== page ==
The order was issued on 30 April at the behest of the Prosecutor’s Office for Culture and Media, which accused Telegram of “disrupting national unity, allowing foreign countries to spy on Iran by giving access to a great deal of information gathered about the country and its citizens, spreading insults about what is sacred and religious, disseminating anti-Islamic publicity and fake news designed to confuse the public [and] being used by Daesh [Islamic State] to endanger national security.”
The court issued the ruling independently of the government, which implicitly disassociated itself from the measure in a statement released the next day. President Hassan Rouhani had repeatedly undertaken not to “authorize the blocking of social networks.”
The court was clearly following the lead set by Supreme Leader Ali Khamenei, who called for Telegram to be permanently blocked after a wave of protests in January, when several apps including Telegram were blocked for 12 days.
An initial directive in mid-April banned universities, schools, state agencies and the media from using foreign messaging services for external communication purposes. It was at that moment that Supreme Leader Khamenei, President Rouhani and Vice-President Eshaq Jahangiri closed their Telegram accounts.
Internet access in Iran has been badly disrupted since 1 May, the day on which mobile phone and Internet service operators were required by the court order to begin to “totally block Telegram and allow no other software to access it.” However, like Facebook and Twitter, which have in theory been banned in Iran for years,” Telegram is still accessible via Virtual Private Networks (VPNs).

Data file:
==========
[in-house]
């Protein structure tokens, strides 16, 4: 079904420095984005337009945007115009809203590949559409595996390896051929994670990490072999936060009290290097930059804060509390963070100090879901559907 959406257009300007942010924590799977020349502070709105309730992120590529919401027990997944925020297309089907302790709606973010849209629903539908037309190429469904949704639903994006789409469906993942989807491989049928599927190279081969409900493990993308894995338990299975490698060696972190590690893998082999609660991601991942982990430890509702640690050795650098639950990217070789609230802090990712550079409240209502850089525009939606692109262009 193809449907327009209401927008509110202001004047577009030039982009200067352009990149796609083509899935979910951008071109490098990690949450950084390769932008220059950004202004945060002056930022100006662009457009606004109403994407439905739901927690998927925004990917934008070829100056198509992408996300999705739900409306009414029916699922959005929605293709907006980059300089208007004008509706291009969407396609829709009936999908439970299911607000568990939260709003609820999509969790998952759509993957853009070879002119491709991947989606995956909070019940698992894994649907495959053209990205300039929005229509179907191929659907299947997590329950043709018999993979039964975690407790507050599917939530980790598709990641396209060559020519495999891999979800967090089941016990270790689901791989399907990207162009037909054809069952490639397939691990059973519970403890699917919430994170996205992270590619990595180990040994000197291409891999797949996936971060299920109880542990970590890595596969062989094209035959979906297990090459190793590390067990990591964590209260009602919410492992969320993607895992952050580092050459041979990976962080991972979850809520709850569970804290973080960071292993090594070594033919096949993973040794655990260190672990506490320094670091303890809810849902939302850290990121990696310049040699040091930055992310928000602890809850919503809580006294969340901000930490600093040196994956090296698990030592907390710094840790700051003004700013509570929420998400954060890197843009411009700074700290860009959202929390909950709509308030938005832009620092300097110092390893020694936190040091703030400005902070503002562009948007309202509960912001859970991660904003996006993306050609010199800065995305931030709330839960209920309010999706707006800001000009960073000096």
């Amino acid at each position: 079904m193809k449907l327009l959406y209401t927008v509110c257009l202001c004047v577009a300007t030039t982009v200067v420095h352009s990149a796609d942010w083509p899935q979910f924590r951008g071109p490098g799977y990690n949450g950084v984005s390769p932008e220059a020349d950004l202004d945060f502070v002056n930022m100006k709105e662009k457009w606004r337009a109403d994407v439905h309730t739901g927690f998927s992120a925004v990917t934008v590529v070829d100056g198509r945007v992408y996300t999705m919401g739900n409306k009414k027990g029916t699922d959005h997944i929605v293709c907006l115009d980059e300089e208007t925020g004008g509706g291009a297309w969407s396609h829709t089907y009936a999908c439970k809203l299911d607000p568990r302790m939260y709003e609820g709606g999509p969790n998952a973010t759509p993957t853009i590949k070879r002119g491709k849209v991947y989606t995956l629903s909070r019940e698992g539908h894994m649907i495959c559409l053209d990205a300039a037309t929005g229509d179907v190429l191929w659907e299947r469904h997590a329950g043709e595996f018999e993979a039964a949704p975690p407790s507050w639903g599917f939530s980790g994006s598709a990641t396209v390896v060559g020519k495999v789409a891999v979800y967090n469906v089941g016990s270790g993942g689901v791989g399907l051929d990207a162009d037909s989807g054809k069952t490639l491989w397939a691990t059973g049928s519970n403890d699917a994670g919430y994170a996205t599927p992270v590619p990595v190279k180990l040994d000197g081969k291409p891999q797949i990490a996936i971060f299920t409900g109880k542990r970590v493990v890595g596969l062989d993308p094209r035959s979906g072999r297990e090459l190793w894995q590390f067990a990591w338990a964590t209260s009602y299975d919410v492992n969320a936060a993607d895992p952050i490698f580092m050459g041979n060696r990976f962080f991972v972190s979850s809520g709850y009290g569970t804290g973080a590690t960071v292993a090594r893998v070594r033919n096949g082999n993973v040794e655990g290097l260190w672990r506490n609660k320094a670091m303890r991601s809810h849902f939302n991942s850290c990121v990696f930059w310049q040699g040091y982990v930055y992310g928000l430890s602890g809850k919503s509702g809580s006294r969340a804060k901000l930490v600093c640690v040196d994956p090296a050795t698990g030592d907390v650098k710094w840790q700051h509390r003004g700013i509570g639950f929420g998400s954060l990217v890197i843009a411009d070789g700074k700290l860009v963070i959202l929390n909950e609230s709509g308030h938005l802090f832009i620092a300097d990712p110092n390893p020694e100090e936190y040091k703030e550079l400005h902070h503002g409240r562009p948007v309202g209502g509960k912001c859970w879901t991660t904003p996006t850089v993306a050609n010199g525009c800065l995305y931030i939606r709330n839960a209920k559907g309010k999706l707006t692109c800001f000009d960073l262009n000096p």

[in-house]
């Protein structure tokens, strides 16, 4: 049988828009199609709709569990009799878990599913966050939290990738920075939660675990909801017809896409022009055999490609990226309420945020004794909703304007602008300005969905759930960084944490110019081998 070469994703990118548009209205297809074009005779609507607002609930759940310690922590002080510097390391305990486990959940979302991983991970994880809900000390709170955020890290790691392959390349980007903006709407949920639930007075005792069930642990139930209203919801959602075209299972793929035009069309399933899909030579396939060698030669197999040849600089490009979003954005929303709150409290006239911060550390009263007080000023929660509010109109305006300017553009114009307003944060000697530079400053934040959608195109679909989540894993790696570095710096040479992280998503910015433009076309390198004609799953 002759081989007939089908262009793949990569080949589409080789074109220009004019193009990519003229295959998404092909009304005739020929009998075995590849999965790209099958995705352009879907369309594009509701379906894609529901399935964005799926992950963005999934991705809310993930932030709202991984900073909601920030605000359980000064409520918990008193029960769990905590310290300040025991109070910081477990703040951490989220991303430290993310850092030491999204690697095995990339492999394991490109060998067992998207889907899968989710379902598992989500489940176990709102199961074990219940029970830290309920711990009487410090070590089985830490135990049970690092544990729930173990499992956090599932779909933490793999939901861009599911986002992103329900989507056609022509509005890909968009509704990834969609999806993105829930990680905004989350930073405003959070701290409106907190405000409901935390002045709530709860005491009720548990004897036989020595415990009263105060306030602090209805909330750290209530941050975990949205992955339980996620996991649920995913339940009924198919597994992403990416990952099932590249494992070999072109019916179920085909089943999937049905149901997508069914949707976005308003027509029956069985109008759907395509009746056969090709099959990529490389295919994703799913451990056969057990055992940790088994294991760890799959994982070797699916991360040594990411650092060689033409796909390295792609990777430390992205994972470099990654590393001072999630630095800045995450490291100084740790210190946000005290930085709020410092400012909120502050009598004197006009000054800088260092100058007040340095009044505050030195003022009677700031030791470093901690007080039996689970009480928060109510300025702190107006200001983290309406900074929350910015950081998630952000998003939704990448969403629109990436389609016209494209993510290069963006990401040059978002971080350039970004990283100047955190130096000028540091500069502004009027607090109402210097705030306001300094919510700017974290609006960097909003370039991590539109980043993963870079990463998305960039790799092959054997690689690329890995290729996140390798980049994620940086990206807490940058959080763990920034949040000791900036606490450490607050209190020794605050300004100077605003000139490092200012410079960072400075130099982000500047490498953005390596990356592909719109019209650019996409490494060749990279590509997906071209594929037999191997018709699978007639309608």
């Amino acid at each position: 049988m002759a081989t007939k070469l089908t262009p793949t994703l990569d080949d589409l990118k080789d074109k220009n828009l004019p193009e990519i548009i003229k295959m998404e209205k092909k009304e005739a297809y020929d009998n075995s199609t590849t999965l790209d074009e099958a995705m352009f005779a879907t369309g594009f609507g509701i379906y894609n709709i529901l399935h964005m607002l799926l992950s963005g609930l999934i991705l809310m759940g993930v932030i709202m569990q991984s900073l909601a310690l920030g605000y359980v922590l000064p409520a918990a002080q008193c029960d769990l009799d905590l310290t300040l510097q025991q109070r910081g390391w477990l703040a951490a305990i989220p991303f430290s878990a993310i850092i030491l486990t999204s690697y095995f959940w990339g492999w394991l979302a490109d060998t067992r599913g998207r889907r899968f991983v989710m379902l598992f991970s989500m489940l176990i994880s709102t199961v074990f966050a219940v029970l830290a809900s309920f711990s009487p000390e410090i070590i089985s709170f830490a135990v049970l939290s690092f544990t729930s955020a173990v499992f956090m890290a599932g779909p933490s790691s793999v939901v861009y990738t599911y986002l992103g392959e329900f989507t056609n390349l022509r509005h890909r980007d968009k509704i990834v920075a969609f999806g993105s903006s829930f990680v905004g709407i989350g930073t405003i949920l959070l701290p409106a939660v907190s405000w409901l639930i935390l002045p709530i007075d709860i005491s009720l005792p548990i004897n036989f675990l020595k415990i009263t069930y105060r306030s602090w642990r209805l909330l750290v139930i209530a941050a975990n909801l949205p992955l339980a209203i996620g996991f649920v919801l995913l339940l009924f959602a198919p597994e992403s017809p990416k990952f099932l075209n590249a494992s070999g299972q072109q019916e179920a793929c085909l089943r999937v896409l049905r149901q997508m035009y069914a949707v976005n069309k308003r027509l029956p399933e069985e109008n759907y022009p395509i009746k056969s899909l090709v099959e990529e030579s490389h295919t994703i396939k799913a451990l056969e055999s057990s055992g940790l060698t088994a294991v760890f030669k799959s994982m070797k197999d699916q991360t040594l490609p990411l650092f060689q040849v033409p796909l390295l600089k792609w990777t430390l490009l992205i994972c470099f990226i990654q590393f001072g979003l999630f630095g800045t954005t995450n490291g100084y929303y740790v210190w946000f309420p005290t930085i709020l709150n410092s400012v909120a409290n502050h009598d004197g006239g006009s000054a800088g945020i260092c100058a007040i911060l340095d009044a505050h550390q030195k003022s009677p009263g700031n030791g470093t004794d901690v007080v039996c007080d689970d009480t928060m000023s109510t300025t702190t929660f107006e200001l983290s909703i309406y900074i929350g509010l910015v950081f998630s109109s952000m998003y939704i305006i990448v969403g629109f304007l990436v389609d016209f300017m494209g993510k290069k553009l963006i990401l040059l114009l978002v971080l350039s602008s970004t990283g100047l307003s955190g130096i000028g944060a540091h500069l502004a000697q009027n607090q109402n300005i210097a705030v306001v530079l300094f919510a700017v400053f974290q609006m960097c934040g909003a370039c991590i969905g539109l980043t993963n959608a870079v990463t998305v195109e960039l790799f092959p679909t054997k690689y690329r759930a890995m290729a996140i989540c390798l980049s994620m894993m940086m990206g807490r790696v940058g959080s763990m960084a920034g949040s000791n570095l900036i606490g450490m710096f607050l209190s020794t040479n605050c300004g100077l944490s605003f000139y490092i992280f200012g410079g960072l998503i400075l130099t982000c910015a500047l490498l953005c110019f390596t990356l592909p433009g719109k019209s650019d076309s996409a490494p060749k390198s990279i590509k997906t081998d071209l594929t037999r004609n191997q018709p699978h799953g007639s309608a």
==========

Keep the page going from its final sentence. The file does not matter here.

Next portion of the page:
“The Islamic Republic of Iran continues to have a single overriding goal, which is to keep tightening its grip on news and information, deny its people the fundamental right to be informed and to allow no more than a limited vision of reality by means of a ‘Halal Internet’ under its complete control,” said Reza Moini, the head of the Iran-Afghanistan desk at Reporters Without Borders (RSF).
The ban on Telegram has coincided with an increase in government attempts to promote the “Halal Internet,” which consists of a national online information network and of messaging services developed solely by Iran.
For more than a month, the regime has been urging Iranians to switch from Telegram to Soroush, a messaging service created by companies linked to the national radio and TV broadcaster, which is under complete state control.
Telegram, which allows users to encrypt their messages, had 40 million users in Iran, nearly half the population. It was constantly used by companies, politicians and the news media, as well as ordinary citizens.
Iran is ranked 164th out of 180 countries in RSF's 2018 World Press Freedom Index.